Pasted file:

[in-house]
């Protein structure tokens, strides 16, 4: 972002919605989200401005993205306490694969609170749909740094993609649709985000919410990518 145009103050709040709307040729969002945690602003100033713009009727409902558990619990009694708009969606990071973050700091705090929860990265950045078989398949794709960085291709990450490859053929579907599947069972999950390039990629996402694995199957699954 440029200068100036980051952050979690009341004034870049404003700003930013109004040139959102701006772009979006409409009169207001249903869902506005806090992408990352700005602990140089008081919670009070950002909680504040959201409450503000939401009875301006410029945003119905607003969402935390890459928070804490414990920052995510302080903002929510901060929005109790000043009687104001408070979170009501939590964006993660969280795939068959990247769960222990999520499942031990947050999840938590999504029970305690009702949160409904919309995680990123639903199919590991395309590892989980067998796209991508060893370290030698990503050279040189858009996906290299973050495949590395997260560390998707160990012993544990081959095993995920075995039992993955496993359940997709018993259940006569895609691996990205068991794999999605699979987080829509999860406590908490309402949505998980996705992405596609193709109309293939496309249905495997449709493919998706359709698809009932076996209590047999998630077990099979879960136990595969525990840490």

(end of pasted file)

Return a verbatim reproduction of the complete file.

[in-house]
């Protein structure tokens, strides 16, 4: 972002919605989200401005993205306490694969609170749909740094993609649709985000919410990518 145009103050709040709307040729969002945690602003100033713009009727409902558990619990009694708009969606990071973050700091705090929860990265950045078989398949794709960085291709990450490859053929579907599947069972999950390039990629996402694995199957699954 440029200068100036980051952050979690009341004034870049404003700003930013109004040139959102701006772009979006409409009169207001249903869902506005806090992408990352700005602990140089008081919670009070950002909680504040959201409450503000939401009875301006410029945003119905607003969402935390890459928070804490414990920052995510302080903002929510901060929005109790000043009687104001408070979170009501939590964006993660969280795939068959990247769960222990999520499942031990947050999840938590999504029970305690009702949160409904919309995680990123639903199919590991395309590892989980067998796209991508060893370290030698990503050279040189858009996906290299973050495949590395997260560390998707160990012993544990081959095993995920075995039992993955496993359940997709018993259940006569895609691996990205068991794999999605699979987080829509999860406590908490309402949505998980996705992405596609193709109309293939496309249905495997449709493919998706359709698809009932076996209590047999998630077990099979879960136990595969525990840490």